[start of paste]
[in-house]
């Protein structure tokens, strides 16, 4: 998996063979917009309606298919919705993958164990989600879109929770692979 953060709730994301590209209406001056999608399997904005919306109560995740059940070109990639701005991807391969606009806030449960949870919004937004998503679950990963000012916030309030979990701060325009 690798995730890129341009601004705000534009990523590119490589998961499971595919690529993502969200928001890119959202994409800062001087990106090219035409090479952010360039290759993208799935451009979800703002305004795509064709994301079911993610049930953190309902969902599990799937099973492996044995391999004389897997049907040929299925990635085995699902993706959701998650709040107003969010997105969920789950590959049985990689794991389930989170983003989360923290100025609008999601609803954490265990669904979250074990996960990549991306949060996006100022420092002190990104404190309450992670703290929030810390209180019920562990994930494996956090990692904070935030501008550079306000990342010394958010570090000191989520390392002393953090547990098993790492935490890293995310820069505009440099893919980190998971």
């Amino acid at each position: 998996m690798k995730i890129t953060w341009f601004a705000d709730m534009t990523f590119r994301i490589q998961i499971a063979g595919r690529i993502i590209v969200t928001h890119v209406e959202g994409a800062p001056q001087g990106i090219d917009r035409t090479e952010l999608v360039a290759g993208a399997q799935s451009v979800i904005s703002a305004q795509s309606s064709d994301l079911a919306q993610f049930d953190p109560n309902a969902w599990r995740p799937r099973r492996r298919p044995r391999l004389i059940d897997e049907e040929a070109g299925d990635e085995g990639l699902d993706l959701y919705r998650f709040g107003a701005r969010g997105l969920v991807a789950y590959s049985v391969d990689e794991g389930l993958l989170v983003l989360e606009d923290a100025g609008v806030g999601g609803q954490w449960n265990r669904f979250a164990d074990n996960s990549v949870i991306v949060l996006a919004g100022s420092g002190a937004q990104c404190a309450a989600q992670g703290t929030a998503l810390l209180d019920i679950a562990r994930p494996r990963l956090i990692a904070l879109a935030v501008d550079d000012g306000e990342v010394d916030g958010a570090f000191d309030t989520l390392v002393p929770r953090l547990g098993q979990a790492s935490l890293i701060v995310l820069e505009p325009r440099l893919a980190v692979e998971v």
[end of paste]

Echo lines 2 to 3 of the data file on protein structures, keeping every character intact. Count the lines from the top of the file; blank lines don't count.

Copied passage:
């Protein structure tokens, strides 16, 4: 998996063979917009309606298919919705993958164990989600879109929770692979 953060709730994301590209209406001056999608399997904005919306109560995740059940070109990639701005991807391969606009806030449960949870919004937004998503679950990963000012916030309030979990701060325009 690798995730890129341009601004705000534009990523590119490589998961499971595919690529993502969200928001890119959202994409800062001087990106090219035409090479952010360039290759993208799935451009979800703002305004795509064709994301079911993610049930953190309902969902599990799937099973492996044995391999004389897997049907040929299925990635085995699902993706959701998650709040107003969010997105969920789950590959049985990689794991389930989170983003989360923290100025609008999601609803954490265990669904979250074990996960990549991306949060996006100022420092002190990104404190309450992670703290929030810390209180019920562990994930494996956090990692904070935030501008550079306000990342010394958010570090000191989520390392002393953090547990098993790492935490890293995310820069505009440099893919980190998971």
């Amino acid at each position: 998996m690798k995730i890129t953060w341009f601004a705000d709730m534009t990523f590119r994301i490589q998961i499971a063979g595919r690529i993502i590209v969200t928001h890119v209406e959202g994409a800062p001056q001087g990106i090219d917009r035409t090479e952010l999608v360039a290759g993208a399997q799935s451009v979800i904005s703002a305004q795509s309606s064709d994301l079911a919306q993610f049930d953190p109560n309902a969902w599990r995740p799937r099973r492996r298919p044995r391999l004389i059940d897997e049907e040929a070109g299925d990635e085995g990639l699902d993706l959701y919705r998650f709040g107003a701005r969010g997105l969920v991807a789950y590959s049985v391969d990689e794991g389930l993958l989170v983003l989360e606009d923290a100025g609008v806030g999601g609803q954490w449960n265990r669904f979250a164990d074990n996960s990549v949870i991306v949060l996006a919004g100022s420092g002190a937004q990104c404190a309450a989600q992670g703290t929030a998503l810390l209180d019920i679950a562990r994930p494996r990963l956090i990692a904070l879109a935030v501008d550079d000012g306000e990342v010394d916030g958010a570090f000191d309030t989520l390392v002393p929770r953090l547990g098993q979990a790492s935490l890293i701060v995310l820069e505009p325009r440099l893919a980190v692979e998971v």